DB: You can hear the match.
JW: You can hear the match, and there's the puffing of lighting the pipe, and he goes "So …" and I think he chokes, and then he says "So off he went around the world." Oh, and that leads into the solo. That's what it was, right. We needed to segue into the solo. And so, I don't know. Why does it happen? 'Cause somebody thought of it, and the rest of us thought it was a good idea, and we tried it, and it turned out that we liked it, so we kept it.
DB: You've mentioned songs seeming to take on a life of their
own after you get the initial idea. When you start writing, do you
start with the music first or the lyrics first?
JW: Oh boy. It varies, you know? It just varies. Like in the case of "Calling Occupants" – you asked me about "Calling Occupants" and I wanted to mention something and forgot, but it follows on this sort of a question. First of all, I was a big UFO freak when I was in my early twenties, and I went to the library and got some books out about UFOs. Like, serious books. And one of them – I can't remember what it was called – but it had an article in it about telepathic communication with extra-terrestrial life. And it had this thing about World Contact Day that actually took place sometime in 1951, and it had the recitation that everybody had to think at the same time, and all this kind of – it started off with "Calling occupants of interplanetary craft" and "we are your friends" and all of this kinda stuff. And so, in a case like that, the idea really came from that and the lyrics really came first, because I just sort of took the ideas that they had in this recitation, and just made lyrics from it. I mean, it's similar to what Lennon did off "Benefit for Mr Kite," you know –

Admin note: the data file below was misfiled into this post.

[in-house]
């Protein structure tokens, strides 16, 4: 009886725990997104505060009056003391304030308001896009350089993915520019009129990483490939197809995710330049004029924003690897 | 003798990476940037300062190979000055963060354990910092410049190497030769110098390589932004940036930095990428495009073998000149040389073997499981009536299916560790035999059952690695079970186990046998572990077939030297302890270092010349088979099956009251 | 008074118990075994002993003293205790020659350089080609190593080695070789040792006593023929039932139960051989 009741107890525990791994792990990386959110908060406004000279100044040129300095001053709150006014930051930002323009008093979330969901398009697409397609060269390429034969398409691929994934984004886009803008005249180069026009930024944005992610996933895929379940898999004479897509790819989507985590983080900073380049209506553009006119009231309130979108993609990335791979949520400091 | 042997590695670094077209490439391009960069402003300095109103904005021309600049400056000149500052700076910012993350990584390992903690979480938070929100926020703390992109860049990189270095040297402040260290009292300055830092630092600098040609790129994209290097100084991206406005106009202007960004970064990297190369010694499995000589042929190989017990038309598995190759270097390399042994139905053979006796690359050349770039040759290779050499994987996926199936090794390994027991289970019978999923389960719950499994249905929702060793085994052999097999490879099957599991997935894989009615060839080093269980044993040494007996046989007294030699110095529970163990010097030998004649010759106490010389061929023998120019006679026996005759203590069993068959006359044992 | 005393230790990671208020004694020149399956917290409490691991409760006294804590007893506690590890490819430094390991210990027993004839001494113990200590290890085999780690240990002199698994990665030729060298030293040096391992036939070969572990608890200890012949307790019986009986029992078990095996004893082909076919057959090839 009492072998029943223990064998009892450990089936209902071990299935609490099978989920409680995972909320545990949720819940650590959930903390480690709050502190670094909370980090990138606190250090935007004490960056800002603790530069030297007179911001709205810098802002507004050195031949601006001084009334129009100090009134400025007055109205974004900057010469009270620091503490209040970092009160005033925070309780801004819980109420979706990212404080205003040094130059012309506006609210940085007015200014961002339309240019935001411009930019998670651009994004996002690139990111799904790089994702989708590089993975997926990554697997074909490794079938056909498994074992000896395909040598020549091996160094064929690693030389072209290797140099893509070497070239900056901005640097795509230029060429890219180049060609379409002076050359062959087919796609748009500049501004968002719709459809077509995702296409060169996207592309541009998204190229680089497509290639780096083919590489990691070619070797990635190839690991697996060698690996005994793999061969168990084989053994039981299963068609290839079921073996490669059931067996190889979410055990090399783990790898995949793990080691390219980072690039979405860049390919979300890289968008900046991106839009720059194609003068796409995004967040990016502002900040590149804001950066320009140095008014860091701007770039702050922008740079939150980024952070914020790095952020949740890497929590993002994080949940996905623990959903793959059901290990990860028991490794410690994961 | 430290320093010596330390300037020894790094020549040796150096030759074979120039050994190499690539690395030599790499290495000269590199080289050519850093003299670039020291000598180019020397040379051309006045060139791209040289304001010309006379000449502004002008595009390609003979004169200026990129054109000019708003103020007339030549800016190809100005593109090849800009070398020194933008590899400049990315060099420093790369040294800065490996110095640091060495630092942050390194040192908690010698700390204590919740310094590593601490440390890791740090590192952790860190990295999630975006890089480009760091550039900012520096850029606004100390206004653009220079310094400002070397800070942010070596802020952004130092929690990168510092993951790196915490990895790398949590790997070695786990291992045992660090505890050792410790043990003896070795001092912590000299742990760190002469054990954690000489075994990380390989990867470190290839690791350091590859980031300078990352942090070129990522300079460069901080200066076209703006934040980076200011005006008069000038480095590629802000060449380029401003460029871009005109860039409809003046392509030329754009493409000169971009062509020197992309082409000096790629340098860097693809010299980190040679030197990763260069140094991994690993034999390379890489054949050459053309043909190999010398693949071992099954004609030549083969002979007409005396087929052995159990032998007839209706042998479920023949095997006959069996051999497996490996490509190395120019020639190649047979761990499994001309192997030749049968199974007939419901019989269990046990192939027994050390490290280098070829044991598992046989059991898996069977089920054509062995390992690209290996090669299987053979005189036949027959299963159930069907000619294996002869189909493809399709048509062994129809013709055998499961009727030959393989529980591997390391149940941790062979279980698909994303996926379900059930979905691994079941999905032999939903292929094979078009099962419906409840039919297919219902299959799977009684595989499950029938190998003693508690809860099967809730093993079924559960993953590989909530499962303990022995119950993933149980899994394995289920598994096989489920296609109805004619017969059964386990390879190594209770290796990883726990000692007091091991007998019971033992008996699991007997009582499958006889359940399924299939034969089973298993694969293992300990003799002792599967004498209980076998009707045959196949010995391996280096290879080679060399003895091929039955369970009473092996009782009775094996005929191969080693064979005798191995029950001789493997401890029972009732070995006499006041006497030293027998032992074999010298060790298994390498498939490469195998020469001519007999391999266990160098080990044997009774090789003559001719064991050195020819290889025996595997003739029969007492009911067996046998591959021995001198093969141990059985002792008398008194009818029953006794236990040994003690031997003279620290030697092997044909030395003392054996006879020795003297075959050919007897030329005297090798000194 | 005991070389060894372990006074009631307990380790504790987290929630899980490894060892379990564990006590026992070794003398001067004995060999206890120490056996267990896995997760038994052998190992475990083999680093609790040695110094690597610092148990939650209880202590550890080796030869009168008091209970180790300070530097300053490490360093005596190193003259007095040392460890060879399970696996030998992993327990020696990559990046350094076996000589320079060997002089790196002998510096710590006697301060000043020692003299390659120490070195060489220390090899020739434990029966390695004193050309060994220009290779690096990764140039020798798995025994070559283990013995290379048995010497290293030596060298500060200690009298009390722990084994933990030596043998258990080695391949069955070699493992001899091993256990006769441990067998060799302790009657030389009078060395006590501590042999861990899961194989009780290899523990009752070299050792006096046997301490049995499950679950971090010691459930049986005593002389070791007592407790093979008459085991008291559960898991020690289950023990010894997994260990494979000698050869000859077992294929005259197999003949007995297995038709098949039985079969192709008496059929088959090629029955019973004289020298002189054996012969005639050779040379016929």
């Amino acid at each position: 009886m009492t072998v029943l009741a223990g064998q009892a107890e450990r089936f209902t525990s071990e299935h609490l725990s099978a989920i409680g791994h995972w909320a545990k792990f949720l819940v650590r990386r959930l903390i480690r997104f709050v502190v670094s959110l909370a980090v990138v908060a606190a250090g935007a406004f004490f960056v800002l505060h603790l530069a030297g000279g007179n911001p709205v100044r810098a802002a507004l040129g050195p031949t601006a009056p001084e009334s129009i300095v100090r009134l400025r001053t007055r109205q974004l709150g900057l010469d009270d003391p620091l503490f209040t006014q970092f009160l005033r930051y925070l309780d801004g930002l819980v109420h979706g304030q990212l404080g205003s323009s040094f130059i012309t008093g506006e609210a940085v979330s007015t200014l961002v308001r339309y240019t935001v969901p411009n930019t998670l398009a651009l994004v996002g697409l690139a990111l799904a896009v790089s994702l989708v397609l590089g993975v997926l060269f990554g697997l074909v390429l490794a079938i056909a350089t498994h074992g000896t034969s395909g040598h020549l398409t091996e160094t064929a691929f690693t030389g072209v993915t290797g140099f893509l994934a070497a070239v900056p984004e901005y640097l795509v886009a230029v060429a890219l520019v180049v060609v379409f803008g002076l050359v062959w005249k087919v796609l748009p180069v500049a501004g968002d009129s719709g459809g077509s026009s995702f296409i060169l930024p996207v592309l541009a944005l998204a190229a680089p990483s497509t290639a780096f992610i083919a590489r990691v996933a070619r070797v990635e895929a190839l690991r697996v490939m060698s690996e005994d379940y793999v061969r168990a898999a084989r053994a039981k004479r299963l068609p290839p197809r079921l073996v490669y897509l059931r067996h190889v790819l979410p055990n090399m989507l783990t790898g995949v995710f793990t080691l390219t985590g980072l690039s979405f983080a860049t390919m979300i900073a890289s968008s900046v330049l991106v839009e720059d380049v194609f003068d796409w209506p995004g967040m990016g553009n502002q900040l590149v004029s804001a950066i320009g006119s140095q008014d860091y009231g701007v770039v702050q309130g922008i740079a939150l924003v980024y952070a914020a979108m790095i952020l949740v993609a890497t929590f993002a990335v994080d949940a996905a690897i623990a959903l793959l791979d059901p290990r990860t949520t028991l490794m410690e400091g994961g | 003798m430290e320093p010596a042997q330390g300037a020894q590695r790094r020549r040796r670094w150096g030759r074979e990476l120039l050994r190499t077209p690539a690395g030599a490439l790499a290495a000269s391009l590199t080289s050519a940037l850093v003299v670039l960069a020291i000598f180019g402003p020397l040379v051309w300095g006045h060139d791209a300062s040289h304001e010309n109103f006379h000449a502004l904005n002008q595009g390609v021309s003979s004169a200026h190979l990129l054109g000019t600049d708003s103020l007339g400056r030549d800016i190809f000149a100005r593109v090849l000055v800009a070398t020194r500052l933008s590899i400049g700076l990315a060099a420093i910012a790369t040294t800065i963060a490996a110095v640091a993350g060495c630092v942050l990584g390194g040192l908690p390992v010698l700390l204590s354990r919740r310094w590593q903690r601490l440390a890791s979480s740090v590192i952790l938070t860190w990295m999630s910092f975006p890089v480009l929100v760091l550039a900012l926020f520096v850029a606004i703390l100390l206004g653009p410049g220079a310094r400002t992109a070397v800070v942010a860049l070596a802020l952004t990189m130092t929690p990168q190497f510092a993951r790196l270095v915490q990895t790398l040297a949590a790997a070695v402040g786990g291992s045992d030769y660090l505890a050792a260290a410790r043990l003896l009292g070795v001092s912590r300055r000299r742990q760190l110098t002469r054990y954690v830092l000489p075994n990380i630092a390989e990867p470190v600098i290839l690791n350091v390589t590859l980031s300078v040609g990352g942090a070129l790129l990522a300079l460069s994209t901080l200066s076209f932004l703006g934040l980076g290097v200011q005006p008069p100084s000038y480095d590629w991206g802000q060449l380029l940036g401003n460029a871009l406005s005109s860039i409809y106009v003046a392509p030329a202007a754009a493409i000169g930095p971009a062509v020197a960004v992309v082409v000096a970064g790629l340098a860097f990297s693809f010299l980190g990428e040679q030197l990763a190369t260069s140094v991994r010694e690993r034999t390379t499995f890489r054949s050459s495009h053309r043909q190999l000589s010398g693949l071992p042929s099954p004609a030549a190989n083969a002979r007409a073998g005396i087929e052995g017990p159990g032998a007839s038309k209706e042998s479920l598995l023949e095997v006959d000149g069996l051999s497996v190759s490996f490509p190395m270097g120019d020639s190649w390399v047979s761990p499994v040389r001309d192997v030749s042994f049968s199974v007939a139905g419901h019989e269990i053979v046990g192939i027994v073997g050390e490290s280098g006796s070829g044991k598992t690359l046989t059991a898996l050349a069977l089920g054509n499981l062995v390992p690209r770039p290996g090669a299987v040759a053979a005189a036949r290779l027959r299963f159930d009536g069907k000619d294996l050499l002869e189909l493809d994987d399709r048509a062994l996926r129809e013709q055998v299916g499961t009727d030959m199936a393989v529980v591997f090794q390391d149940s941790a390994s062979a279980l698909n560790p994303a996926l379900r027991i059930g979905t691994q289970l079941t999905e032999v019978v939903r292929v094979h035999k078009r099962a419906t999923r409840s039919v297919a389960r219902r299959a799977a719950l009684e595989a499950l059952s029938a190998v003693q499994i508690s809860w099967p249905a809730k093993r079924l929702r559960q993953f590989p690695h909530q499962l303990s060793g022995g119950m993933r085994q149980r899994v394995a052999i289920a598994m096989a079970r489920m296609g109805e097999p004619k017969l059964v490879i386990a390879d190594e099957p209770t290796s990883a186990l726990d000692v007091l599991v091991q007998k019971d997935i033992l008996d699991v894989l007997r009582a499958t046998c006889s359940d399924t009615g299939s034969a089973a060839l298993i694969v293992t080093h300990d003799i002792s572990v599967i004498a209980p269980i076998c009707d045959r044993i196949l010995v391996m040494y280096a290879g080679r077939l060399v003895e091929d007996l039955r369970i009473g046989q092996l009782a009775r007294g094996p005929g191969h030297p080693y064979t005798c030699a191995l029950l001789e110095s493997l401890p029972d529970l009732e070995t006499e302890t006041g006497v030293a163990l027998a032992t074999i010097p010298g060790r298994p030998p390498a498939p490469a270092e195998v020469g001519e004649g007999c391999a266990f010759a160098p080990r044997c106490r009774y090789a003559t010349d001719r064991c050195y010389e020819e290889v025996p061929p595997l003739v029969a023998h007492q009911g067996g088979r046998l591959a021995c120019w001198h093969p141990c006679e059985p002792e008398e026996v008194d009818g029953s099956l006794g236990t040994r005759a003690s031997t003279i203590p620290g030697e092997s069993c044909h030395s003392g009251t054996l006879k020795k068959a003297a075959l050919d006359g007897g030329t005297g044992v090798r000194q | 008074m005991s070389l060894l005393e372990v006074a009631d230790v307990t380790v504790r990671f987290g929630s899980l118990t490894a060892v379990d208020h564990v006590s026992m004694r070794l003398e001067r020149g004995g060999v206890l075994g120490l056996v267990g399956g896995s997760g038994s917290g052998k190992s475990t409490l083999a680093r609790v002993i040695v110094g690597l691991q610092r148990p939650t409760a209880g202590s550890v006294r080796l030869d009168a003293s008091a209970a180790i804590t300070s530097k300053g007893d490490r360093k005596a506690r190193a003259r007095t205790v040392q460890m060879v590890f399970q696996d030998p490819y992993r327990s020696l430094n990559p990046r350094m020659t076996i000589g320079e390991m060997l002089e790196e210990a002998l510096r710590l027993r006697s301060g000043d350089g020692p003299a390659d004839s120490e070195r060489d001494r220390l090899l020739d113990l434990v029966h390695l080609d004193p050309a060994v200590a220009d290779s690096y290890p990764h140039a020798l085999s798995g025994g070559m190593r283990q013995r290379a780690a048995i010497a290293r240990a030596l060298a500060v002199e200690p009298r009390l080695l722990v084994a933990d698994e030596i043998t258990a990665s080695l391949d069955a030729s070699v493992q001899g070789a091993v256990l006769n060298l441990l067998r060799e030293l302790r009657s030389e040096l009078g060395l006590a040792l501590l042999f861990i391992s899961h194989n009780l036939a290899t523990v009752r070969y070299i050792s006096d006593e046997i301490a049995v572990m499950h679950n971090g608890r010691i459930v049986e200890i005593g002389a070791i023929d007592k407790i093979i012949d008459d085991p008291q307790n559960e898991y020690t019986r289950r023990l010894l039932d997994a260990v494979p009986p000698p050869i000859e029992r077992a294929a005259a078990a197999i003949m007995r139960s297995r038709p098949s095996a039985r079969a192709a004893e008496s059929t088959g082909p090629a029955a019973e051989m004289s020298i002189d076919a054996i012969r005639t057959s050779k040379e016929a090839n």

DB: With the poster, yeah.
JW: -- where he supposedly had a circus poster, and it had all the Hendersons on it and everything else. And this is a similar type of deal where I had this article. And when I read the article, the thought that came to my mind was "Wouldn't it be neat to have a song that did this?" And that every time it got played, it was sort of like another World Contact Day, you know what I mean? If people sang along, it was sort of in keeping with the intent of what it was supposed to be. So I thought that was a great idea for a song, so that's how that – you know, the lyrics came first in a case like that. And the chorus, the "calling occupants" part, the melody was really written after the phrase was invented.
Now there's other times when the melody came first. Gee, let me think of an example. Well, I think "Magentalane." The song "Magentalane" started off as a different song altogether. It had nothing to do with "Magentalane." In fact, the song that's called "Magentalane" was not actually part of the original Magentalane Suite that was written ten years before. It was another song that had nothing to do with it. And I think it was called "I Love," and it was just a little ditty and I knew it wasn't going to get recorded. But I liked the melody, so I re-wrote the lyric for that. So in a case like that, the melody was already written, but I sorta had to do lyrics afterwards. And all the lyrics were done to that after the melody was established.
"Routine Day" – gee whiz, that's question of being both at the same
time. "Routine Day" sorta just, nothing was written at first, and
it just sorta came together. So, in answer to your question, it varies
from tune to tune and there's no set formula. Some writers do habitually
write one or the other first, but I'm not one of them.